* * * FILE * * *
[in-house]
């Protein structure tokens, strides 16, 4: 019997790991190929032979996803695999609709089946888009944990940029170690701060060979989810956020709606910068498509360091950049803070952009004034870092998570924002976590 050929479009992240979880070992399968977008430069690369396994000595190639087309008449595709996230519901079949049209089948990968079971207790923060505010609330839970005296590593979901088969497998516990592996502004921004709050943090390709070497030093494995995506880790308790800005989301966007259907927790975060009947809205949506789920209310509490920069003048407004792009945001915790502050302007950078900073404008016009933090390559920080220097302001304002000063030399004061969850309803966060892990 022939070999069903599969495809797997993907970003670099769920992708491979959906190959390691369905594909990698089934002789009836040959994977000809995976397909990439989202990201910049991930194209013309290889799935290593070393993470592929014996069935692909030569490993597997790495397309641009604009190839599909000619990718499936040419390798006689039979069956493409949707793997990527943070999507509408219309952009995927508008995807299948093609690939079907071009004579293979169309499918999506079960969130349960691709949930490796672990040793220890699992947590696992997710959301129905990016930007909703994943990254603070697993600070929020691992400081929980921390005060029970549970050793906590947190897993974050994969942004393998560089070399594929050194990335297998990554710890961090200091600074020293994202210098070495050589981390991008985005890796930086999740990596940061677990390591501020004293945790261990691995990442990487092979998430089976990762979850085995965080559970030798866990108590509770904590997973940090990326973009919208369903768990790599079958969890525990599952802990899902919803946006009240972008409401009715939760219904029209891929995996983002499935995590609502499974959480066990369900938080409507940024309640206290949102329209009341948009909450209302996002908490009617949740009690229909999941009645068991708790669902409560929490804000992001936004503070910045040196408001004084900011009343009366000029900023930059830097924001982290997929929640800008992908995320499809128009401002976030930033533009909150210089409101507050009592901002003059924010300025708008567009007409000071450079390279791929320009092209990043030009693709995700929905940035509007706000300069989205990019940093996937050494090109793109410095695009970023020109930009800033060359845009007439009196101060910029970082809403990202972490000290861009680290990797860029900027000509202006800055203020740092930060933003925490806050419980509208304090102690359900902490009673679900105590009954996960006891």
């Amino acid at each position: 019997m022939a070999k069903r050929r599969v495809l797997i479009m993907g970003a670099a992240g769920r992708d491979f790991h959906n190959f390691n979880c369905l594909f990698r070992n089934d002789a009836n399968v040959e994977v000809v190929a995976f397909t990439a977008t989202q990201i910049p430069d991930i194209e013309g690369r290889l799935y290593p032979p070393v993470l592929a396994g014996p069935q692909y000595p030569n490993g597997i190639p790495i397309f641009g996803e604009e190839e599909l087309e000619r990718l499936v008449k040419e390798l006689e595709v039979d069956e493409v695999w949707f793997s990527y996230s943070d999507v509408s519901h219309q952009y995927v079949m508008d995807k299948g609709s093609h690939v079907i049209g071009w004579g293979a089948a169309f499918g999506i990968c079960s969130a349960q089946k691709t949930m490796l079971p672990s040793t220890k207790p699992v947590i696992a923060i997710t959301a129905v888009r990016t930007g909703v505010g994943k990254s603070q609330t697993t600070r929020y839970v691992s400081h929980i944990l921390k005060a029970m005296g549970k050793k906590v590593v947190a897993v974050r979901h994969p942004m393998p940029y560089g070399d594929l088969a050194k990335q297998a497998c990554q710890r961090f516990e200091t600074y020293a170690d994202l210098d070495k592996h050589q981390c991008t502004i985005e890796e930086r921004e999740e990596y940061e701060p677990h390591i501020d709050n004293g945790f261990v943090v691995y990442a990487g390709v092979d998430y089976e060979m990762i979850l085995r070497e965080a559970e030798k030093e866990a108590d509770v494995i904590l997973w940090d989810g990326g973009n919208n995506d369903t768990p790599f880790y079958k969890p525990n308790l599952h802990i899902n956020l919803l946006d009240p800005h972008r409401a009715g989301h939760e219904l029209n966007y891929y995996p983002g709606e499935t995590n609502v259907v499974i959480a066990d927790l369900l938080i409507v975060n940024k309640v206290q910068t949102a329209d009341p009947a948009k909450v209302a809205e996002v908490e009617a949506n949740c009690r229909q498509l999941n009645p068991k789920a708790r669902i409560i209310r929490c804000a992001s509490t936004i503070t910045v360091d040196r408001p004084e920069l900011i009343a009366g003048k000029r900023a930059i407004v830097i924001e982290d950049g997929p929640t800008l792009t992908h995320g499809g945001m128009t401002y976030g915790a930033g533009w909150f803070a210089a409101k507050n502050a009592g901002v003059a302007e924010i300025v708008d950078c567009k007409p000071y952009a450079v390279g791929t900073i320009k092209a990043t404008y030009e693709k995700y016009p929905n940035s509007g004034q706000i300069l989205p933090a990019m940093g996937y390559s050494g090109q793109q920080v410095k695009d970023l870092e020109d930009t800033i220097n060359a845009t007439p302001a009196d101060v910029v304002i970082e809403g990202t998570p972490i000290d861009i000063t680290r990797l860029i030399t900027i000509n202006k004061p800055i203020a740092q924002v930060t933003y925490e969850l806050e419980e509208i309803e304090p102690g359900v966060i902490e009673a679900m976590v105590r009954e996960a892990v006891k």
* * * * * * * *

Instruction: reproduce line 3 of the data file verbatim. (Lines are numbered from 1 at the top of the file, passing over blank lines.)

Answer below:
């Amino acid at each position: 019997m022939a070999k069903r050929r599969v495809l797997i479009m993907g970003a670099a992240g769920r992708d491979f790991h959906n190959f390691n979880c369905l594909f990698r070992n089934d002789a009836n399968v040959e994977v000809v190929a995976f397909t990439a977008t989202q990201i910049p430069d991930i194209e013309g690369r290889l799935y290593p032979p070393v993470l592929a396994g014996p069935q692909y000595p030569n490993g597997i190639p790495i397309f641009g996803e604009e190839e599909l087309e000619r990718l499936v008449k040419e390798l006689e595709v039979d069956e493409v695999w949707f793997s990527y996230s943070d999507v509408s519901h219309q952009y995927v079949m508008d995807k299948g609709s093609h690939v079907i049209g071009w004579g293979a089948a169309f499918g999506i990968c079960s969130a349960q089946k691709t949930m490796l079971p672990s040793t220890k207790p699992v947590i696992a923060i997710t959301a129905v888009r990016t930007g909703v505010g994943k990254s603070q609330t697993t600070r929020y839970v691992s400081h929980i944990l921390k005060a029970m005296g549970k050793k906590v590593v947190a897993v974050r979901h994969p942004m393998p940029y560089g070399d594929l088969a050194k990335q297998a497998c990554q710890r961090f516990e200091t600074y020293a170690d994202l210098d070495k592996h050589q981390c991008t502004i985005e890796e930086r921004e999740e990596y940061e701060p677990h390591i501020d709050n004293g945790f261990v943090v691995y990442a990487g390709v092979d998430y089976e060979m990762i979850l085995r070497e965080a559970e030798k030093e866990a108590d509770v494995i904590l997973w940090d989810g990326g973009n919208n995506d369903t768990p790599f880790y079958k969890p525990n308790l599952h802990i899902n956020l919803l946006d009240p800005h972008r409401a009715g989301h939760e219904l029209n966007y891929y995996p983002g709606e499935t995590n609502v259907v499974i959480a066990d927790l369900l938080i409507v975060n940024k309640v206290q910068t949102a329209d009341p009947a948009k909450v209302a809205e996002v908490e009617a949506n949740c009690r229909q498509l999941n009645p068991k789920a708790r669902i409560i209310r929490c804000a992001s509490t936004i503070t910045v360091d040196r408001p004084e920069l900011i009343a009366g003048k000029r900023a930059i407004v830097i924001e982290d950049g997929p929640t800008l792009t992908h995320g499809g945001m128009t401002y976030g915790a930033g533009w909150f803070a210089a409101k507050n502050a009592g901002v003059a302007e924010i300025v708008d950078c567009k007409p000071y952009a450079v390279g791929t900073i320009k092209a990043t404008y030009e693709k995700y016009p929905n940035s509007g004034q706000i300069l989205p933090a990019m940093g996937y390559s050494g090109q793109q920080v410095k695009d970023l870092e020109d930009t800033i220097n060359a845009t007439p302001a009196d101060v910029v304002i970082e809403g990202t998570p972490i000290d861009i000063t680290r990797l860029i030399t900027i000509n202006k004061p800055i203020a740092q924002v930060t933003y925490e969850l806050e419980e509208i309803e304090p102690g359900v966060i902490e009673a679900m976590v105590r009954e996960a892990v006891k």